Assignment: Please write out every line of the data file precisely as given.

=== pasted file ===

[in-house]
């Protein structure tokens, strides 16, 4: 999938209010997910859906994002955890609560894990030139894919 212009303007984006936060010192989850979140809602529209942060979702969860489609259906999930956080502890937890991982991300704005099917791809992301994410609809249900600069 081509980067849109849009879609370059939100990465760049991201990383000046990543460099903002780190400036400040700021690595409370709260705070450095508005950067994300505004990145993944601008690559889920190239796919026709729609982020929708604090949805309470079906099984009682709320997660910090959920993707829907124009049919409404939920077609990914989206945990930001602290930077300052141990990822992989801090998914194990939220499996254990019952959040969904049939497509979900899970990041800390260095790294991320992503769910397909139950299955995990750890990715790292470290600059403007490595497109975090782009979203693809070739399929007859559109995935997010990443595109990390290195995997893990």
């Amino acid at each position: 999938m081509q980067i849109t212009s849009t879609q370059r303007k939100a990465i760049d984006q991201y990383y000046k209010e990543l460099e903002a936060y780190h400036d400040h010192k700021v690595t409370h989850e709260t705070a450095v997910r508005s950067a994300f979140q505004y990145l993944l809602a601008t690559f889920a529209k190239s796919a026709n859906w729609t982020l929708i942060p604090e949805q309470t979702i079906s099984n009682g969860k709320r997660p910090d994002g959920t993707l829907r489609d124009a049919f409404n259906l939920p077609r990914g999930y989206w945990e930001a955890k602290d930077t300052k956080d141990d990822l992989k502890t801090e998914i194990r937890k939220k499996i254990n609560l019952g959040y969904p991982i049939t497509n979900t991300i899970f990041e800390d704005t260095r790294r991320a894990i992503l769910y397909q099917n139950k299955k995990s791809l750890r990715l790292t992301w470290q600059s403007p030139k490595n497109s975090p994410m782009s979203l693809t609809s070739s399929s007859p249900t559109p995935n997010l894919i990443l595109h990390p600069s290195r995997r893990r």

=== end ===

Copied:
[in-house]
């Protein structure tokens, strides 16, 4: 999938209010997910859906994002955890609560894990030139894919 212009303007984006936060010192989850979140809602529209942060979702969860489609259906999930956080502890937890991982991300704005099917791809992301994410609809249900600069 081509980067849109849009879609370059939100990465760049991201990383000046990543460099903002780190400036400040700021690595409370709260705070450095508005950067994300505004990145993944601008690559889920190239796919026709729609982020929708604090949805309470079906099984009682709320997660910090959920993707829907124009049919409404939920077609990914989206945990930001602290930077300052141990990822992989801090998914194990939220499996254990019952959040969904049939497509979900899970990041800390260095790294991320992503769910397909139950299955995990750890990715790292470290600059403007490595497109975090782009979203693809070739399929007859559109995935997010990443595109990390290195995997893990």
């Amino acid at each position: 999938m081509q980067i849109t212009s849009t879609q370059r303007k939100a990465i760049d984006q991201y990383y000046k209010e990543l460099e903002a936060y780190h400036d400040h010192k700021v690595t409370h989850e709260t705070a450095v997910r508005s950067a994300f979140q505004y990145l993944l809602a601008t690559f889920a529209k190239s796919a026709n859906w729609t982020l929708i942060p604090e949805q309470t979702i079906s099984n009682g969860k709320r997660p910090d994002g959920t993707l829907r489609d124009a049919f409404n259906l939920p077609r990914g999930y989206w945990e930001a955890k602290d930077t300052k956080d141990d990822l992989k502890t801090e998914i194990r937890k939220k499996i254990n609560l019952g959040y969904p991982i049939t497509n979900t991300i899970f990041e800390d704005t260095r790294r991320a894990i992503l769910y397909q099917n139950k299955k995990s791809l750890r990715l790292t992301w470290q600059s403007p030139k490595n497109s975090p994410m782009s979203l693809t609809s070739s399929s007859p249900t559109p995935n997010l894919i990443l595109h990390p600069s290195r995997r893990r």